BY MIRIAM MANGWAYA
THE World Health Organisation (WHO) has predicted a surge in severe mental health cases as COVID-19 cases continue to rise worldwide, including in Zimbabwe.
WHO director of the department of Mental Health and Substance use, Devora Kestel, said losing loved ones, as well as the fear of contracting the virus was causing increased psychological distress leading to various mental problems.
Kestel tweeted following a recent WHO debrief on COVID-19 and mental health that psychological distress was affecting frontline workers, the elderly and people with pre-existing health conditions, who are more likely to be affected by the virus than other population groups.
“Psychological distress is likely to increase due to a number challenges which include the impact of the necessary public health measures to contain the virus, which has left many physically isolated and separated from their natural social networks,” Kestel said at the weekend.
“As such, it is likely that there will be an increase in the number of severity of mental health problem. WHO advocates for the whole societal approach to addressing mental health during this crisis.”
She also said that poor mental health conditions affected industrial productivity, which had a negative impact to the global economy.
“One trillion is lost every year due to poor mental health. Substantial investment is required globally to ensure quality of mental health problems which protect and promote human rights for the people with health problems so that they are available and accessible to everyone during this crisis and beyond.”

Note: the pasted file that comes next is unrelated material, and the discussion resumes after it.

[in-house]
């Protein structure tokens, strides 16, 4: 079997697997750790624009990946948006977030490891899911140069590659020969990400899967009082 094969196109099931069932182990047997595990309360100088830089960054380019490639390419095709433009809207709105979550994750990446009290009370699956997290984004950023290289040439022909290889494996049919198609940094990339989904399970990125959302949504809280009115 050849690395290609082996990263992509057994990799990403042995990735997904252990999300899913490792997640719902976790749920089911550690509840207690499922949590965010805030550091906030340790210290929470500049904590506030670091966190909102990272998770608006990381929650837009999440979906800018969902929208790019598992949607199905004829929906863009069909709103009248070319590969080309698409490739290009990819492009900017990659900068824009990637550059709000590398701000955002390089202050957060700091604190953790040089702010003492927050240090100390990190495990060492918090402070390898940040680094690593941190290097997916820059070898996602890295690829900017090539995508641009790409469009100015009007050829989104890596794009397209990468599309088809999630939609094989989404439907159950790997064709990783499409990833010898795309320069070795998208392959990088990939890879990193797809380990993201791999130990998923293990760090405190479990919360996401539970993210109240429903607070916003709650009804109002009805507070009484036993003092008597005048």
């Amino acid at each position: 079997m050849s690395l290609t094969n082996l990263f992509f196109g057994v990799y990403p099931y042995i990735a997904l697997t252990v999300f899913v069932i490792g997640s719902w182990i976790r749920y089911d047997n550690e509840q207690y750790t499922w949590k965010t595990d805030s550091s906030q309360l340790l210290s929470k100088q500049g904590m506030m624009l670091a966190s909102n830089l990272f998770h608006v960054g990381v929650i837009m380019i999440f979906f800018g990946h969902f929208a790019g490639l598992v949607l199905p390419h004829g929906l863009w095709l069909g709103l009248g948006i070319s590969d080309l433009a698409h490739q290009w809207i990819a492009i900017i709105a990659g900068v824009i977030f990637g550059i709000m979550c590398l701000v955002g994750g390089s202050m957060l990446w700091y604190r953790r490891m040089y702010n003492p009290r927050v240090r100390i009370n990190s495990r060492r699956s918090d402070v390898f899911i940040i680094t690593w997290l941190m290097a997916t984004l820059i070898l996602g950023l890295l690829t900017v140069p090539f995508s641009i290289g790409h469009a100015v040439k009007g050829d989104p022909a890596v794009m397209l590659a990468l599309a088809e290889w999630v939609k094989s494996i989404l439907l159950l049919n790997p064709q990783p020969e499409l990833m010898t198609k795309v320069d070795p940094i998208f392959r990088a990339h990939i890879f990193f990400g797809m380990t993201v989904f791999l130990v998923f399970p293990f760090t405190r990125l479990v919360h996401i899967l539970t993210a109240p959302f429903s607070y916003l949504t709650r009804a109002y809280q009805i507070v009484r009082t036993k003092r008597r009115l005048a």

A local mental health expert, Lazarus Kajawu, said according to his own analysis, COVID-19 had become the leading cause of anxiety and depression among locals.
Kajawu, a clinical psychologist, said there were, however, not enough mental health facilities in the country to cater for all people facing mental health problems during the COVID-19 pandemic.
“Very few government hospitals have proper mental healthcare facilities. There is an increased number of COVID-19-related mental problems as the number of those affected is rising. People are depressed but they don’t seek medical help because, often mental healthcare is associated with myths and cultural beliefs,” he said.
Kajawu urged depressed people to seek counsel or medical care before their condition deteriorates.
Another academic, Benjamin Gwelo, said although social media was helping to spread information on the virus, unfortunately there were people that were consuming too much fake news, which traumatised them.
“While social media can allow wide dissemination of news, it also amplifies misinformation, which affects people psychologically,” he said.
“During the COVID-19 pandemic, social media has created the information problem, a situation where there is abundant information on the disease and it becomes difficult for ordinary people to differentiate between fake and factual news.”
WHO urged governments to counter misinformation by making the necessary factual information accessible to members of the public.